As humans, we're pretty good at telling the difference between a video showing dumb robots failing to climb up the stairs and a video of a group of tigers chasing a drone. But can a machine tell what's in a YouTube video?
As it turns out, a subliminal image of a pasta bowl inserted every two seconds within a video about Gorillas and the famous scientist Jane Goodall tricks Google's artificial intelligence bots into thinking the video is about spaghetti, according to a new experiment.
A group of researchers from University of Washington played around with Google's Cloud Video Intelligence API, a new tool that's still in private beta that uses machine learning to automatically recognize and label what's inside a video. By inserting random pictures at regular intervals—every two seconds—the researchers successfully tricked the tool into mislabelling videos. That way, the tool categorized a video about tigers as a video of a car because the researchers put a picture of an Audi in it, as the they explained in their paper.
"The API completely fails to correctly understand the video content," the researchers, who called their technique "image insertion attack," wrote.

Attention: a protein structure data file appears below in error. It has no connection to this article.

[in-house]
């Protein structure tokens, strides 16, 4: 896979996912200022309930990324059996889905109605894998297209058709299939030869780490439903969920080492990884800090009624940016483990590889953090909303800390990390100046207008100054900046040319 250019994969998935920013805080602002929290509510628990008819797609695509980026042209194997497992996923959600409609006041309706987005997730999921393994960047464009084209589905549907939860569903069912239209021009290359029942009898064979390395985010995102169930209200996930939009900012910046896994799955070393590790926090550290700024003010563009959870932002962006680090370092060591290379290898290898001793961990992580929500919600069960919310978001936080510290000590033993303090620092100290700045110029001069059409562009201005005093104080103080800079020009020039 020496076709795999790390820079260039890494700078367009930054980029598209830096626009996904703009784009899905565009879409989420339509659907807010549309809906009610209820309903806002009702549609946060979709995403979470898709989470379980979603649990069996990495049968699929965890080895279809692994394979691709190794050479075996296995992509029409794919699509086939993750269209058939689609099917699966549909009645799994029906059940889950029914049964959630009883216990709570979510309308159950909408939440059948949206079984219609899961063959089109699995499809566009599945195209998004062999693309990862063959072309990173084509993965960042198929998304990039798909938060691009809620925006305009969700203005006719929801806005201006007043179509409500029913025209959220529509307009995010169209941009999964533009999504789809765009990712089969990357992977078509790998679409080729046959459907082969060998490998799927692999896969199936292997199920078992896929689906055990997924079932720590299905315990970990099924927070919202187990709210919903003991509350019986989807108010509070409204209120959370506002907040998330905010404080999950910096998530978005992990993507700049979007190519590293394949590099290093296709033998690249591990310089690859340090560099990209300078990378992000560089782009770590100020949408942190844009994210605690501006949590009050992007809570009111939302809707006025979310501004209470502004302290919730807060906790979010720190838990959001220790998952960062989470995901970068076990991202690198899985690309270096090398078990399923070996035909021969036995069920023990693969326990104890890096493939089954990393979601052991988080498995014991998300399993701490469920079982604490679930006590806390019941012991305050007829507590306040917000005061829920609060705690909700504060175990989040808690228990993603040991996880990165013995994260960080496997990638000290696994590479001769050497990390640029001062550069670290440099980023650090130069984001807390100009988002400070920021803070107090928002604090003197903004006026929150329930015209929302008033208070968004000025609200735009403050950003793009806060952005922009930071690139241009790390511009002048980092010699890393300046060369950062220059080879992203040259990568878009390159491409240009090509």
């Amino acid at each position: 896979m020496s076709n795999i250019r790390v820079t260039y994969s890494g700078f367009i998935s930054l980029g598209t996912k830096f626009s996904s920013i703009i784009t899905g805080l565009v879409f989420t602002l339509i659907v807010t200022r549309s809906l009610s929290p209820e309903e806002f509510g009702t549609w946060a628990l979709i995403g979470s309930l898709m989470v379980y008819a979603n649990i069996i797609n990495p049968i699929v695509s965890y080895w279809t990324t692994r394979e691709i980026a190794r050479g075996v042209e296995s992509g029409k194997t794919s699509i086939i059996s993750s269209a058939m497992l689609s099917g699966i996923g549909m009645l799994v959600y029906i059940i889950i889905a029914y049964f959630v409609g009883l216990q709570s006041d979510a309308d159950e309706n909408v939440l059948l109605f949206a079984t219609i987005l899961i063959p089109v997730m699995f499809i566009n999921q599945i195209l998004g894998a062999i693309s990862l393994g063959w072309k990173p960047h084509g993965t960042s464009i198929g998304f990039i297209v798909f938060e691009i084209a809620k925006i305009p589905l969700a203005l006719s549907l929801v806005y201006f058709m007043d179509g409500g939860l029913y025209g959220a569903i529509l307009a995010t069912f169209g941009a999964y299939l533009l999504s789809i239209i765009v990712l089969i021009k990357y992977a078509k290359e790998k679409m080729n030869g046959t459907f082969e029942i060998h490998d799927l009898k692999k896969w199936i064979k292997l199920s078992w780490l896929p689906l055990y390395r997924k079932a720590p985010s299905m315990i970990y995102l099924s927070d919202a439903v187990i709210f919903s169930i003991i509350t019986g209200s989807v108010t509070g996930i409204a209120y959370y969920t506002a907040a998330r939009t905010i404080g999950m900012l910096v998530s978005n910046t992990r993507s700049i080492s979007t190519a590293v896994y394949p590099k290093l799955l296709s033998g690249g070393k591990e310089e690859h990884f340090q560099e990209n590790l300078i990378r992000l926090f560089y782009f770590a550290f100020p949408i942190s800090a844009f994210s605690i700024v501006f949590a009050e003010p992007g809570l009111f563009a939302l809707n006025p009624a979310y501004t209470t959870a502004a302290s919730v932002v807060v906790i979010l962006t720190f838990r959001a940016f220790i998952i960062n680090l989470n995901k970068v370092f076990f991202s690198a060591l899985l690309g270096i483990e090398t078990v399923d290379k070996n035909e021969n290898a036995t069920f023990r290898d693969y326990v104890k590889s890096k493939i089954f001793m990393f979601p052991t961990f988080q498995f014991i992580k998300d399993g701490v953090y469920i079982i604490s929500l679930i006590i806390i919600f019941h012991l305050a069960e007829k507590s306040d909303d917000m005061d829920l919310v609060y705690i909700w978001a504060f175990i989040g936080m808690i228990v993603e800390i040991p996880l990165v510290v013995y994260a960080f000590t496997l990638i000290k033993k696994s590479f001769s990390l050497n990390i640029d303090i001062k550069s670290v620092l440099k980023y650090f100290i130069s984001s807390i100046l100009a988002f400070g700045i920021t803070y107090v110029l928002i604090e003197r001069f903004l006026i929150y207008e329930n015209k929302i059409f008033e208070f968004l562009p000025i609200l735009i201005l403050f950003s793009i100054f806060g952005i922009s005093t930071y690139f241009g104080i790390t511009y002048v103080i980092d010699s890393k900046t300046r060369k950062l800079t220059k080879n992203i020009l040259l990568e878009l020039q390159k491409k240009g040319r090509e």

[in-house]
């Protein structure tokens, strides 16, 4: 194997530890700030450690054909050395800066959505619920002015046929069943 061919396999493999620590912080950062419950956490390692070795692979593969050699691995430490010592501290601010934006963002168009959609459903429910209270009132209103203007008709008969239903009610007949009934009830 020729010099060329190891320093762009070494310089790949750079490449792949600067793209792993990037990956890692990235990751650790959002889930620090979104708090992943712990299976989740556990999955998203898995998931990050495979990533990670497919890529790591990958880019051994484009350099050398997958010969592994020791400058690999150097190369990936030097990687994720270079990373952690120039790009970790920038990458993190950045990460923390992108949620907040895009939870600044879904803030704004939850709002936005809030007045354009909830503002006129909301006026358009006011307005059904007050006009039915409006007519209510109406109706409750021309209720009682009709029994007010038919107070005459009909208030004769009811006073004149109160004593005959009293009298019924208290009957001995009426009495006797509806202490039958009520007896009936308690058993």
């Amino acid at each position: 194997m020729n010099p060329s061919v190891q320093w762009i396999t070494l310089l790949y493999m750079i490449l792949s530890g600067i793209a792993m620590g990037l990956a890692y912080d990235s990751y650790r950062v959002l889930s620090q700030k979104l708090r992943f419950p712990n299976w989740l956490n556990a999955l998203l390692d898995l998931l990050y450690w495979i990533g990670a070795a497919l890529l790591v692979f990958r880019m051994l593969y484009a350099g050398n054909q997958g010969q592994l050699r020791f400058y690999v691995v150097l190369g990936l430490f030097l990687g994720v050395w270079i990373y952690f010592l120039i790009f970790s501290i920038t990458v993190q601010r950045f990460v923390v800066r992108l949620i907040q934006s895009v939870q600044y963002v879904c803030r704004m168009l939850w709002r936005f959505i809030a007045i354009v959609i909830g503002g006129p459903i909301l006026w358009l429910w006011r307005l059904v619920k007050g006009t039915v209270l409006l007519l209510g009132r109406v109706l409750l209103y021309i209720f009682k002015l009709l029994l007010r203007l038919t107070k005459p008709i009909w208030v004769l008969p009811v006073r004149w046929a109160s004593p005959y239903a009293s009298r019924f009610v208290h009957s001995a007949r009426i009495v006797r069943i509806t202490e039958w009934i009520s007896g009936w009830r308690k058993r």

Google did not respond to a request for comment in time for publication.
Every day, hundreds of hours of videos get uploaded to the internet, so a tool that automatically detects what's inside a video, labels it correctly, and annotates its content so that humans can use text search to go through it would be immensely useful. For example, it'd be much easier to go through surveillance video to find suspects, find the exact moment a certain play happened during a basketball game, or filter out videos with inappropriate content that get uploaded to YouTube or Facebook.
With their simple experiment, University of Washington researchers Baicen Xiao, Radha Poovendran and Hossein Hosseini proved that we're still far away from a future where bots are as smart as we are—at least when it comes to telling pasta and gorillas apart.
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